Wednesday, June 29, 2005

First Sundays

I’m not a bishop, but I play one in Africa!

One of my responsibilities as Mission Director is appointment-making. All of you United Methodists know what that means … “Appointment time” is that time of year that either fills you with dread (yikes -- your dearly beloved pastor might be moved!) or grand expectation (hallelujah – your despised pastor might be moved!).

I made my first true appointment change two weeks ago. It wasn’t a huge to-do, really. Pastor Jean-Blaise Bikoy has been pastoring two churches for a couple of years now -- Bethany UMC in Monatele and Bethesda UMC in Sa’a. The two are separated by a significant distance, and Pastor Bikoy was finding it difficult to give both churches enough attention.
It appeared clear to me that a change needed to be made, but I had never made a decision like this. Especially by myself! At least bishops have cabinets to advise them.

I spoke to Pastor Bikoy myself to hear his concerns and hopes. I spoke to the Mission Office Assistant, Pastor Billong for his advice. I listened to the congregation. I prayed. And I worried and fretted.

Should I move him? Where? Who will replace him? Can we afford it? What if I make a bad decision?

And finally, after weeks of worrying whether my first appointment decision would be disastrous … I made a decision.

In the end, I moved Pastor Bikoy on to Monatele exclusively. At the same time, I hired a new pastor, Jean-Raymond Bakoa, to handle the church at Sa’a.

In some ways, it was a risky move. I’m not absolutely positive that the Mission will be able to afford a new pastor in the long-term, for one thing. But I had to do something. After listening to the congregation, the pastor, and to the Holy Spirit, I went out on the limb of faith and simply acted.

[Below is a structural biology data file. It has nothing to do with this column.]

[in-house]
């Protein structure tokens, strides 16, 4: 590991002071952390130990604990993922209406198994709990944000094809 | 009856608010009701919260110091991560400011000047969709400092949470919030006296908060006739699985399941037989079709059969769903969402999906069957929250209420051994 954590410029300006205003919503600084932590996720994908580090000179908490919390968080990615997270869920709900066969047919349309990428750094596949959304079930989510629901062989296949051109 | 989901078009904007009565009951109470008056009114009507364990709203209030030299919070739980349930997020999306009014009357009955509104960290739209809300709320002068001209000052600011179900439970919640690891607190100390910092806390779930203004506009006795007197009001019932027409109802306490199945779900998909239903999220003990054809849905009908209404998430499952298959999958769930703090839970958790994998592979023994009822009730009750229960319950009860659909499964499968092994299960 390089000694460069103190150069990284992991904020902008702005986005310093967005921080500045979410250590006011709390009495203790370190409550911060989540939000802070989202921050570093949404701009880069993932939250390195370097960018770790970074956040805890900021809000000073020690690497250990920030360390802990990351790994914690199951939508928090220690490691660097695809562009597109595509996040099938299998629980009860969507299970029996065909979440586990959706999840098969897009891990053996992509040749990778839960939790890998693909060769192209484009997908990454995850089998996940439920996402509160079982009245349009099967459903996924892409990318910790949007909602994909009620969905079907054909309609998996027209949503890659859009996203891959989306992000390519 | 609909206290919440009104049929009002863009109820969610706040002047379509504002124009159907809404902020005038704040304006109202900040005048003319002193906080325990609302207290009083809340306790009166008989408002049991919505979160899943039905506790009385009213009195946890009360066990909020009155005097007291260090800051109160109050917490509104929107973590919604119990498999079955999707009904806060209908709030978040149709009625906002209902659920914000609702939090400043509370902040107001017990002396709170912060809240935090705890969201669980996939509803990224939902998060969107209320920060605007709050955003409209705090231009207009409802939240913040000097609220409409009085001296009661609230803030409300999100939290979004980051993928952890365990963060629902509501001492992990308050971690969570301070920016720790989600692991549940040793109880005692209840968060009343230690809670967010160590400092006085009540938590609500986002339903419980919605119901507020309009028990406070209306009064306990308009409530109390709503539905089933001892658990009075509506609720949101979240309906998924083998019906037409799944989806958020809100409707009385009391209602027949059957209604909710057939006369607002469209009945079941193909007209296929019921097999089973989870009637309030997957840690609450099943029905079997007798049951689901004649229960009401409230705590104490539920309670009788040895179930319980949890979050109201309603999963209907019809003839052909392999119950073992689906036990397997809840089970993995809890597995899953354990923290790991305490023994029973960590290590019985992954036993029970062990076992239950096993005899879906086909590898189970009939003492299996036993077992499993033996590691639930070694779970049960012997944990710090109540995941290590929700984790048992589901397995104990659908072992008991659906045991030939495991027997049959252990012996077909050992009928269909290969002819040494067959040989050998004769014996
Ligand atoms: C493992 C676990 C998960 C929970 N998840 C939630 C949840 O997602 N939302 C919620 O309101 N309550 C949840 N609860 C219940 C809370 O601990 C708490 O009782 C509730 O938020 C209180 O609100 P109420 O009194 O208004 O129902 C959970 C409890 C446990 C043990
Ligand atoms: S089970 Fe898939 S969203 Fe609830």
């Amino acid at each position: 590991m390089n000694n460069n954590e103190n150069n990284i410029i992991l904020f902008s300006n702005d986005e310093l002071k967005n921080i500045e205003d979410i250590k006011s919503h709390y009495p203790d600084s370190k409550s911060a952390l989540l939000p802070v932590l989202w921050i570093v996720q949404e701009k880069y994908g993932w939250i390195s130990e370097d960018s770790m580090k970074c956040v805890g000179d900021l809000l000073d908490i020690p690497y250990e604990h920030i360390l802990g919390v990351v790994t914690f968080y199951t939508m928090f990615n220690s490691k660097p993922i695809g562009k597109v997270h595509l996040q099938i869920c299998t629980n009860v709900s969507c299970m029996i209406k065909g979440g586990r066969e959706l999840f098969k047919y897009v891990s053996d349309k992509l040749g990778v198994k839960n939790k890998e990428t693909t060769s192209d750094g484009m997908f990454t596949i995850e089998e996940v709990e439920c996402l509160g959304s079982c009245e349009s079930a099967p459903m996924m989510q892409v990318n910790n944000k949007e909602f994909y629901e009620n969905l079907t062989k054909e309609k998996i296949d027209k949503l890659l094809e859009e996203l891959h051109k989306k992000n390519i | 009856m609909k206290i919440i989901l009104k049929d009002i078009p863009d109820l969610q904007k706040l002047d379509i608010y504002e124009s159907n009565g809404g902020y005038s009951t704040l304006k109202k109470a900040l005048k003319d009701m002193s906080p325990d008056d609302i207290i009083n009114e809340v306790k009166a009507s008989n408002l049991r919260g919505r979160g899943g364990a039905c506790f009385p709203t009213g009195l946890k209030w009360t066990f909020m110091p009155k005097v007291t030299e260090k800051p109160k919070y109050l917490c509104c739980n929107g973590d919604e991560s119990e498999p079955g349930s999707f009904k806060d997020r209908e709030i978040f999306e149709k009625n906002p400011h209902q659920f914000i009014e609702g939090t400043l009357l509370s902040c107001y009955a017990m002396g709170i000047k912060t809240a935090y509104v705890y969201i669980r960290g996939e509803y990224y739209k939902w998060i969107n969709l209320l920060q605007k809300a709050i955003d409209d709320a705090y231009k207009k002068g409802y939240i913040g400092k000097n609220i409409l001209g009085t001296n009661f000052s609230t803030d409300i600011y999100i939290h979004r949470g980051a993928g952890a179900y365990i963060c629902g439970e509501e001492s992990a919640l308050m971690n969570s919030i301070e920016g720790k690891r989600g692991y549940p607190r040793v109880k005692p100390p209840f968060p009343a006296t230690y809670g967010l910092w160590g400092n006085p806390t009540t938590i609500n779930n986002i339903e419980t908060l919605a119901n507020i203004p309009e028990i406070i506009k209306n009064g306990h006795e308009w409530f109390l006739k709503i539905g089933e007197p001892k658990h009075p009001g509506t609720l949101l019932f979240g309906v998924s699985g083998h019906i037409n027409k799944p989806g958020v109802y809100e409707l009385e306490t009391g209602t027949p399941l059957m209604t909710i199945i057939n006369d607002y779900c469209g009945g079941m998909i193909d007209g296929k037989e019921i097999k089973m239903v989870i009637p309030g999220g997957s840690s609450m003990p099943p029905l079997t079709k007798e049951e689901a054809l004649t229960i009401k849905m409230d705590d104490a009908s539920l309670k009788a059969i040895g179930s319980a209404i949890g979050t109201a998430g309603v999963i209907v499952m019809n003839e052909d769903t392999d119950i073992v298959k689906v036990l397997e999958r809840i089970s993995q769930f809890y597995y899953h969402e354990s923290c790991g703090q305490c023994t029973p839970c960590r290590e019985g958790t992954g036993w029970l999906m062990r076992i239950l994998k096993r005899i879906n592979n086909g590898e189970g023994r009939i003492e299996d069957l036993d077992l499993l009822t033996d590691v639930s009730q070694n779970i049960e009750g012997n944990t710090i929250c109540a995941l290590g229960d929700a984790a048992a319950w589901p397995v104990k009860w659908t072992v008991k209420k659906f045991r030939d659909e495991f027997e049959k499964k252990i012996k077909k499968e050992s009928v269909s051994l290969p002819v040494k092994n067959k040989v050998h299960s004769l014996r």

But I am happily becoming very impressed by Jean-Raymond’s pastoral skills. He brings a flush of enthusiasm and energy to a church that looks a little rundown and ragged. Maybe the change will do the congregation good.

Not only are they getting a new pastor, but we have moved them into a new building – a large warehouse on the side of a main road in Sa’a. Last Sunday, I opened the new building and officially installed Jean-Raymond as pastor.

Jean-Raymond had spent the entire week painting the building, cutting the brush out front, and arranging chairs. An arch of palm leaves graced the entrance of the building. He had a fresh glow about him, as he welcomed a small group of about twenty people into the building. It was a modest beginning, no doubt. But I know that he has high hopes for his new appointment.

It reminded me of my many “first Sundays” at new pastoral appointments. First Sundays are always a combination of frazzled nerves and giddy excitement. Whenever I climbed into a new pulpit for the first time, I always felt as if something fantastic was going to happen, as if I were Billy Graham about to convert an entire city!

That never happened, of course, but the feeling was there anyway. It’s the way every pastor should feel when he or she takes on a new congregation – full of anticipation, optimistic. You have to believe that the church will grow bigger than the existing building, change society, change the very course of history!

I saw all of that in Pastor Jean-Raymond on Sunday. It was a very good first Sunday. And I hope to report that Sa’a will never be the same again.